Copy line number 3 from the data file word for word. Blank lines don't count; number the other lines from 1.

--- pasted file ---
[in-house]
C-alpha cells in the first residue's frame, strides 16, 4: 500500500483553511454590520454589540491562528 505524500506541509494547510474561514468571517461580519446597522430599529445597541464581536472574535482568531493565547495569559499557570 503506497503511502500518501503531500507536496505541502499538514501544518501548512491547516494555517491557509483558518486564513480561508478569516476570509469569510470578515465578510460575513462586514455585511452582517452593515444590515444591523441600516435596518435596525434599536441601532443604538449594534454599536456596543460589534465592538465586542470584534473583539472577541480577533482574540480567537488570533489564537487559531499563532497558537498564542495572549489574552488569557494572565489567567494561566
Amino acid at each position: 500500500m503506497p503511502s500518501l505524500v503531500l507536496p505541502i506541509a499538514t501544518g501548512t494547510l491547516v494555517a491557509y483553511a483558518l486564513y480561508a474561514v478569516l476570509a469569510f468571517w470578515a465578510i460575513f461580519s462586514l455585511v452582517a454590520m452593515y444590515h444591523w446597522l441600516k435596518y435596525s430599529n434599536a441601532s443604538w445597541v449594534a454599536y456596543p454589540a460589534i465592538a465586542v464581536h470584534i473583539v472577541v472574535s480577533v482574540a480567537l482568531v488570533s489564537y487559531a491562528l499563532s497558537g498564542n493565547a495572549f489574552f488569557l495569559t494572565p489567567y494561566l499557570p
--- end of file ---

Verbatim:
Amino acid at each position: 500500500m503506497p503511502s500518501l505524500v503531500l507536496p505541502i506541509a499538514t501544518g501548512t494547510l491547516v494555517a491557509y483553511a483558518l486564513y480561508a474561514v478569516l476570509a469569510f468571517w470578515a465578510i460575513f461580519s462586514l455585511v452582517a454590520m452593515y444590515h444591523w446597522l441600516k435596518y435596525s430599529n434599536a441601532s443604538w445597541v449594534a454599536y456596543p454589540a460589534i465592538a465586542v464581536h470584534i473583539v472577541v472574535s480577533v482574540a480567537l482568531v488570533s489564537y487559531a491562528l499563532s497558537g498564542n493565547a495572549f489574552f488569557l495569559t494572565p489567567y494561566l499557570p